Friday, January 27, 2012

This Guy will have a marker soon

Guy Fulford was my grandfather's first cousin. He was a fisherman in Cortez, Florida and was born in 1894, the son of Nathan Hooker Fulford and Betty Manson Whitehurst Fulford. Guy served in the Navy during WWI and I noticed when I surveyed Palma Sola Cemetery in Bradenton, Florida ten years ago that he didn't have a marker on his grave.

Guy died in 1942 and his grave has a large cement vault over it but no marker other than a small funeral home temporary marker that has been there for almost 70 years. Unfortunately none of the family members could remember when in 1942 he died so I couldn't order a marker for his grave.

I don't like having to pay for research so I tried to locate a newspaper obituary without any success. I found him listed on a index of the Tampa Tribune for December 4, 1942 but couldn't find the actual paper. I finally broke down and ordered the death certificate from the State. It shows he died on December 3, 1942 as a result of Coronary Thrombosis. The death certificate said he and his wife Mamie Giddins Fulford were divorced, a fact I didn't know. His sister Susie Fulford Guthrie gave the personal information on the record.

So now we will get a marker for him.

Saturday, January 21, 2012

Broken markers

I was reminded of an old broken tombstone marker recently when I was looking for a family photo. My wife and I found the grave of her ancestor, Thomas Longacre several years ago in Alabama.

He is buried in the Longacre Cemetery in Jackson County. There are only two Longacres there so I assume he owned the land.

Thomas Longacre was born in Virginia in 1788 but like many in his generation migrated to Indian lands when the government moved them west. He settled in the northeastern corner of Alabama and obtained a homestead grant in Jackson County. On the 1850 census he owned 1200 acres and it also showed he had 9 slaves.

He died in 1863 and was buried next to his wife Judith Ireson Longacre who had died five years before.

Over the last hundred and fifty years, the grave marker has been broken into many pieces. The section with most of the inscription has been placed upright against his stone tomb and you can barely make out a few of the words.

"Tears of her….(not legible)
... was devoted
to the service of the
Lord during which time
he was a member of
the Regular Baptist"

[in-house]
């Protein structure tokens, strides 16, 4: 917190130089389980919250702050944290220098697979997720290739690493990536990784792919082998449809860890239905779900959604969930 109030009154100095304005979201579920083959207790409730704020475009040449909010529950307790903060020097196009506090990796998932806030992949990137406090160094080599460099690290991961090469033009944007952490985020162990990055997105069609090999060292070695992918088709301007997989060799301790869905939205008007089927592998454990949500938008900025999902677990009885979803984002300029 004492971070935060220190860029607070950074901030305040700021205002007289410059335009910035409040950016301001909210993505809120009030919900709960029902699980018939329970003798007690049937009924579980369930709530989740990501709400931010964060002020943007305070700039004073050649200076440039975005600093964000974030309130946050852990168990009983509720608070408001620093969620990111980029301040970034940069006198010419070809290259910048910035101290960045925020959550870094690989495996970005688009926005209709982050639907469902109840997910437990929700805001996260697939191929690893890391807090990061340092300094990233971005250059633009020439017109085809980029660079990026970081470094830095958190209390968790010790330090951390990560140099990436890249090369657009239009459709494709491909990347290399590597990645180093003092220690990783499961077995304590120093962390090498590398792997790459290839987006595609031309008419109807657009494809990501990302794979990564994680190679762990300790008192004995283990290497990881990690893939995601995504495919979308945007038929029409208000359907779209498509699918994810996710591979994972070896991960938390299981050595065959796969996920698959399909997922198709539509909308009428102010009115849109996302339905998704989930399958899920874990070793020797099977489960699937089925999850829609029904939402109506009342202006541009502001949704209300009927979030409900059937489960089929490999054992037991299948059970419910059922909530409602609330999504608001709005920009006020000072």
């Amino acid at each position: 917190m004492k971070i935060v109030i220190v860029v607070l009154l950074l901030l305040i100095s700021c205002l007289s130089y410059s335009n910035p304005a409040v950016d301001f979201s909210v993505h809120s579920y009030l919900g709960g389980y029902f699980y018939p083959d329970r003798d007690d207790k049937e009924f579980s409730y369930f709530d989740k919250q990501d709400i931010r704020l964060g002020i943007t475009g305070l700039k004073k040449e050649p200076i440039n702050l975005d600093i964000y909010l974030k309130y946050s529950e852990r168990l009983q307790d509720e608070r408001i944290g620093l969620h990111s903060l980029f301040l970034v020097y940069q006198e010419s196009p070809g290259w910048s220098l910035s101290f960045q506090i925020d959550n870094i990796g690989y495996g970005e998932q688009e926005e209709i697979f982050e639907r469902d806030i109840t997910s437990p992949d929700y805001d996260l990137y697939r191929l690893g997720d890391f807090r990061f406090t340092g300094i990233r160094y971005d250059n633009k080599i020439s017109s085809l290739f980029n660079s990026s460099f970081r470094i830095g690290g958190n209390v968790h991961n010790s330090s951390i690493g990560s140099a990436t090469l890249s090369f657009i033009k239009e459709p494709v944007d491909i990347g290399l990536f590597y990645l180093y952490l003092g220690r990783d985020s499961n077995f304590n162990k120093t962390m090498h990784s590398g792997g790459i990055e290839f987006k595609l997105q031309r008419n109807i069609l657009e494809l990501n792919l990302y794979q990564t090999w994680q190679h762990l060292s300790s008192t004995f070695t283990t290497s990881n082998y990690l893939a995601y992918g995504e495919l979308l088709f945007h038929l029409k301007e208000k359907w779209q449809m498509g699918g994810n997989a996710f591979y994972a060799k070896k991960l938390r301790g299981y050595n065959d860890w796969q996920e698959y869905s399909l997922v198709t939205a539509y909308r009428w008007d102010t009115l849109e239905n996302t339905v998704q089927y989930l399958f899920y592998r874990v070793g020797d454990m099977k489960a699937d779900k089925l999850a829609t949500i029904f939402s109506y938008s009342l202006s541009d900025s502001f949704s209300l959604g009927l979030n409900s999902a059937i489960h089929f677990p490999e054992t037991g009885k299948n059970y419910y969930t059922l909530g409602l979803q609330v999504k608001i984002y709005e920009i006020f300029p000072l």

Saturday, January 14, 2012

What do you remember

The local newspaper asked me to share one memory of Cortez, Florida in the "old days" for an article they were doing. I'm not really old enough to talk about the old days. I would probably need my sister in Virginia to do that.

Anyway, here it is, just in case it never makes it to print:

I used to spend summers and school holidays in Cortez and loved going fishing with my grandfather, Tink Fulford. We didn't fish on Sundays because almost everyone went to church but Sunday night it was ok to go fishing. My grandmother insisted we go to the Church of Christ both Sunday morning and Sunday night. Grandpa Tink didn't go to church on Sunday night and he wanted to leave as soon as possible but he wasn't going to tell my grandmother we couldn't go to church. I would have to run from the church building to the dock as soon as the service was over. Grandpa knew exactly what time we should be there and he would untie, start up the boat and wait. I could hear the boat engine from a block away. He would push off from the dock as soon as he saw me getting close. I had to run and jump on as the boat was pulling off. I don't think he would have left us if we missed the boat but he sure acted like it.

Saturday, January 7, 2012

The Crabpot

This is only partly about genealogy research. Three or four years ago I came across some Harvey family members from Carteret County North Carolina. They saw something I wrote about my Foreman family and wanted to know if their Foreman ancestor was related.

It turned out that their great great grandmother, Cornelia Foreman Harvey was the sister of my great great grandmother Hope Jane Foreman. We exchanged several emails and they had some old photos they sent me which I appreciated.

Then this past December I saw a newspaper article about Neal Harvey of Davis, North Carolina and the Core Sound Christmas Trees he was making out of Crabpots. In Florida we call them Crab Traps, but folks in Eastern North Carolina have their own dialect, so they call them Crabpots. A cousin in Cortez, Florida stores a bunch of them next to my mother's house and she has never had very merry thoughts about them, but Neal Harvey got the idea he could brighten up Christmas with them.

Neal has made and sold Crabpots for years and since the fishing business hasn't been too good in recent years decided to use the material and shape a tree out of it. The result is a perfect Christmas tree that can stand up to just about anything mother nature can throw at it. Crab traps have to be strong, since they stay in the water for months at a time and if they develop a hole the fisherman's catch doesn't make it to market.

We bought a 6 foot Core Sound Christmas tree this year and proudly put it in our front yard. Our kids and neighbors will tell you our annual decorations are pretty lame but this year we started a new trend.